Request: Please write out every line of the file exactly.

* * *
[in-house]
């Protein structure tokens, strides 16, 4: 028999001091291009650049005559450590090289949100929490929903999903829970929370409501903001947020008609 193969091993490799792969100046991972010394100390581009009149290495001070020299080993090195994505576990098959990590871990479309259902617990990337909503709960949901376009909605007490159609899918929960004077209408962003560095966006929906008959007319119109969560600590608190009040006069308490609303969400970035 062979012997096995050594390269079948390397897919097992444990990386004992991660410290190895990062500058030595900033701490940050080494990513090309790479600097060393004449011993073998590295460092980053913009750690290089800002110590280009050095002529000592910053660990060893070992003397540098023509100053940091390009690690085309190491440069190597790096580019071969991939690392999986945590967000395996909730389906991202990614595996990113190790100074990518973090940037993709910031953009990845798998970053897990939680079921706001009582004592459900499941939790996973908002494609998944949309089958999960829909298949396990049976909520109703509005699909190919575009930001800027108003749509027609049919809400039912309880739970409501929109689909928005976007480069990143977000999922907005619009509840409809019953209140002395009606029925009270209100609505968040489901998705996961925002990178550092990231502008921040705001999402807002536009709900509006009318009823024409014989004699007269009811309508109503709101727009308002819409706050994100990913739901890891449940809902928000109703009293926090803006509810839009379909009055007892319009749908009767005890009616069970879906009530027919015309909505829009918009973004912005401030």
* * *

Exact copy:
[in-house]
């Protein structure tokens, strides 16, 4: 028999001091291009650049005559450590090289949100929490929903999903829970929370409501903001947020008609 193969091993490799792969100046991972010394100390581009009149290495001070020299080993090195994505576990098959990590871990479309259902617990990337909503709960949901376009909605007490159609899918929960004077209408962003560095966006929906008959007319119109969560600590608190009040006069308490609303969400970035 062979012997096995050594390269079948390397897919097992444990990386004992991660410290190895990062500058030595900033701490940050080494990513090309790479600097060393004449011993073998590295460092980053913009750690290089800002110590280009050095002529000592910053660990060893070992003397540098023509100053940091390009690690085309190491440069190597790096580019071969991939690392999986945590967000395996909730389906991202990614595996990113190790100074990518973090940037993709910031953009990845798998970053897990939680079921706001009582004592459900499941939790996973908002494609998944949309089958999960829909298949396990049976909520109703509005699909190919575009930001800027108003749509027609049919809400039912309880739970409501929109689909928005976007480069990143977000999922907005619009509840409809019953209140002395009606029925009270209100609505968040489901998705996961925002990178550092990231502008921040705001999402807002536009709900509006009318009823024409014989004699007269009811309508109503709101727009308002819409706050994100990913739901890891449940809902928000109703009293926090803006509810839009379909009055007892319009749908009767005890009616069970879906009530027919015309909505829009918009973004912005401030």